Illusion 2: Upstream will provide green funding

Prior to Sewan’s leadership Shell had argued that its Upstream pillar ..”delivers the cash and returns needed to fund our shareholder distributions and the transformation of our company, by providing vital supplies of oil and natural gas.”

Yet Sewan is  frank enough to acknowledge that this vision was an illusion. Depending on its upstream portfolio to lead the company to a bright new green future is perhaps central to Shell’s dilemma. Using funding from its upstream division to fund its green energy is in Sewan’s view a non-starter.

Illusion 3: Shell’s LNG global forecasting—back to the drawing board

Shell’s LNG Outlook 2024 forecasts that China will grow its LNG requirements more than 50% by 2040: rising to 23Trillion Cubic Feet (Tcf) in 2040 from 14Tcf in 2023. Yet Shell’s optimism may be premature.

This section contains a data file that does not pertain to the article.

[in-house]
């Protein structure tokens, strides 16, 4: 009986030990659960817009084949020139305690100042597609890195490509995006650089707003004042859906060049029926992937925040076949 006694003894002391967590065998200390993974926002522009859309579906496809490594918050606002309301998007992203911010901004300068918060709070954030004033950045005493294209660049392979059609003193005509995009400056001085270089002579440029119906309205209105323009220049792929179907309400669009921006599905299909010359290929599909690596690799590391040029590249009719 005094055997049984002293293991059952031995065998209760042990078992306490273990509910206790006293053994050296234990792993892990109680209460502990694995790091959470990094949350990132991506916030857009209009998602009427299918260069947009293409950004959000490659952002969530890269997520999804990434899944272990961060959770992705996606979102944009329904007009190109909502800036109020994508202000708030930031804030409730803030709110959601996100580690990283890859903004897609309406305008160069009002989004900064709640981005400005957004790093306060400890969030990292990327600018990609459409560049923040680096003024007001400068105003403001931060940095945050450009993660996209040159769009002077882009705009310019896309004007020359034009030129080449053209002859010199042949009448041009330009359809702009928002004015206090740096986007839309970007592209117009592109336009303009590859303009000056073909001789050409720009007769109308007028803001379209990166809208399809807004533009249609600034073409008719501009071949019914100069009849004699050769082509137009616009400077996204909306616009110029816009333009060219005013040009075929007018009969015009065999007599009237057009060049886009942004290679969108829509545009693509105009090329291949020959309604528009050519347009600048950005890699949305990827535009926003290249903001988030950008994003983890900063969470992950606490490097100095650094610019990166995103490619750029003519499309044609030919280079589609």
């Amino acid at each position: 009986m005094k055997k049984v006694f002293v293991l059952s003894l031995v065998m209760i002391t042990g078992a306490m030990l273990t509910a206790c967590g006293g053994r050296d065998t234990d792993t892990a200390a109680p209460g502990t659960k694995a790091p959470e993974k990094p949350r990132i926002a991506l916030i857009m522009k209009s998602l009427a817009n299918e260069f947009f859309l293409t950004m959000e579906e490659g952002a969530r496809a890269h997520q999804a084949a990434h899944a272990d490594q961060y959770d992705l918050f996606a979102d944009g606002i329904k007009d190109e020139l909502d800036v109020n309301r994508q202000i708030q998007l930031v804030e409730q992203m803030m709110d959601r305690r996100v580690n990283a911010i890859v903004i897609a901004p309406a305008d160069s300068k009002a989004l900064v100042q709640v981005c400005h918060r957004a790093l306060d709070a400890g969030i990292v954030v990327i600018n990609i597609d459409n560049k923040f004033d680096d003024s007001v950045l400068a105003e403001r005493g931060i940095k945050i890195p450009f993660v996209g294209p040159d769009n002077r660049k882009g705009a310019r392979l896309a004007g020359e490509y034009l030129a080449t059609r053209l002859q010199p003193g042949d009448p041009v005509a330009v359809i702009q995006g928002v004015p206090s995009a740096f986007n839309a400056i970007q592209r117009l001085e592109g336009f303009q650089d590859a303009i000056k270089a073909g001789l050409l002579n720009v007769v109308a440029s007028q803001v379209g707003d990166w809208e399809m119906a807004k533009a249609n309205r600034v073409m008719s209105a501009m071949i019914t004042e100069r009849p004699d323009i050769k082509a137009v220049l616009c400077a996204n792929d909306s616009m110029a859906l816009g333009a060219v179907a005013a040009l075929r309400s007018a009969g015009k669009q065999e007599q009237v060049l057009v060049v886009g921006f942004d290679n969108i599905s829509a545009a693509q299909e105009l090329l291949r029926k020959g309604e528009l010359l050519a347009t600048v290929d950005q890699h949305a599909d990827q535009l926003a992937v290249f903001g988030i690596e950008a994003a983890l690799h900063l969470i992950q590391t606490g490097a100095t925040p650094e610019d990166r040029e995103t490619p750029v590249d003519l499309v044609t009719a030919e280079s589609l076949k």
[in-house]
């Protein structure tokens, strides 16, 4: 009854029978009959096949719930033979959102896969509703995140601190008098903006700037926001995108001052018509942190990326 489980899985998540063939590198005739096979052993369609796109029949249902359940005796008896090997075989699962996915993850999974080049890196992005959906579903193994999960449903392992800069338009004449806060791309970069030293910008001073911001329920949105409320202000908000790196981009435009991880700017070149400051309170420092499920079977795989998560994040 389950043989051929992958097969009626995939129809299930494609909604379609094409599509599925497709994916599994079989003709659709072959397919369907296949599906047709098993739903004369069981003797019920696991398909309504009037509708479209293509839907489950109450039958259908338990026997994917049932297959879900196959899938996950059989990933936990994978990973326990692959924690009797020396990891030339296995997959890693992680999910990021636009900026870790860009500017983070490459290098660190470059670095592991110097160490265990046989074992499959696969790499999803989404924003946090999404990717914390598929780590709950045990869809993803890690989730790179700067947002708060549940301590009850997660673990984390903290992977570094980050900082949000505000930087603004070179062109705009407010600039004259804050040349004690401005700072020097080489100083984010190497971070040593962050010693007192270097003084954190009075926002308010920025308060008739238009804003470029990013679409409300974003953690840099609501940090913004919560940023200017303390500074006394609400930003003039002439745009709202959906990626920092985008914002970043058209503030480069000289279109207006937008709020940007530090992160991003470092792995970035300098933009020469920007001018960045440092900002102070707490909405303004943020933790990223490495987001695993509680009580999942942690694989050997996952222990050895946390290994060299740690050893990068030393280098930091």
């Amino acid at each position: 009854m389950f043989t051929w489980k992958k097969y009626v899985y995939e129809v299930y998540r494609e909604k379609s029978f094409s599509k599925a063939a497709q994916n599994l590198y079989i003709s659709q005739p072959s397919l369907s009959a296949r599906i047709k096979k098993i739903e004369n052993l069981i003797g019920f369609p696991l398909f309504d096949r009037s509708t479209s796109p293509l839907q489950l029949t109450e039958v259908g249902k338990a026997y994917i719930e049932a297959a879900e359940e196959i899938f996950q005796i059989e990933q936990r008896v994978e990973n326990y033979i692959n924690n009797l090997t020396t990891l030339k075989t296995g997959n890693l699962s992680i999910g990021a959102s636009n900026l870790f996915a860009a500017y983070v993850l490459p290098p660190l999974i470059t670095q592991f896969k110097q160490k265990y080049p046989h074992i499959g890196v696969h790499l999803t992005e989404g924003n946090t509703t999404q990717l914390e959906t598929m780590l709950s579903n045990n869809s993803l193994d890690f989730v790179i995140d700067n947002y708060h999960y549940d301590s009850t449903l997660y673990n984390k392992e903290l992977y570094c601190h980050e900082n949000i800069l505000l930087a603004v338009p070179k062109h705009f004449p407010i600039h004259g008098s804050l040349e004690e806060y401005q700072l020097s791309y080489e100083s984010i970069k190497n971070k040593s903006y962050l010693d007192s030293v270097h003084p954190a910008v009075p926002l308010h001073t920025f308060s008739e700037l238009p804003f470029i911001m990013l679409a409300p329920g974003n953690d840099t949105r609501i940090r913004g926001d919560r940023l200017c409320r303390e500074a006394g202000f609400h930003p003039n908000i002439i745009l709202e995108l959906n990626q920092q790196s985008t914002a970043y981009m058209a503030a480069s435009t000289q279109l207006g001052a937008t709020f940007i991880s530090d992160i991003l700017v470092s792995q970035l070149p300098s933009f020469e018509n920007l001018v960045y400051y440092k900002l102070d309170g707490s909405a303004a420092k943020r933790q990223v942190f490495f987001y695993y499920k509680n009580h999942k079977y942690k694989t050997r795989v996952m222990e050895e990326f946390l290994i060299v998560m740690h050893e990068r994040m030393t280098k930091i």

The Institute for Energy Economic and Financial Analysis IEEFA’s Global LNG Outlook 2023-2027 casts a more somber analysis for  future  LNG developments, in particular for China: rising domestic gas production, pipeline gas imports, and renewable power capacity could limit the potential for rapid LNG demand growth over the medium term.

“Lackluster demand growth and a massive wave of new export capacity are poised to send global liquefied natural gas (LNG) markets into oversupply within two years. These two trends are developing even faster than anticipated.”

“Declining Russian gas supplies to Europe, driven by Russia’s full-scale invasion of Ukraine, caused a spike in European LNG imports that sent global prices to record highs. But despite modest new LNG export capacity additions in the last two years, prices have retreated from 2022 levels, largely due to falling demand from developed economies.

In Japan, South Korea and Europe—which account for more than half of the world’s LNG demand—combined imports fell in 2023 and will likely continue falling.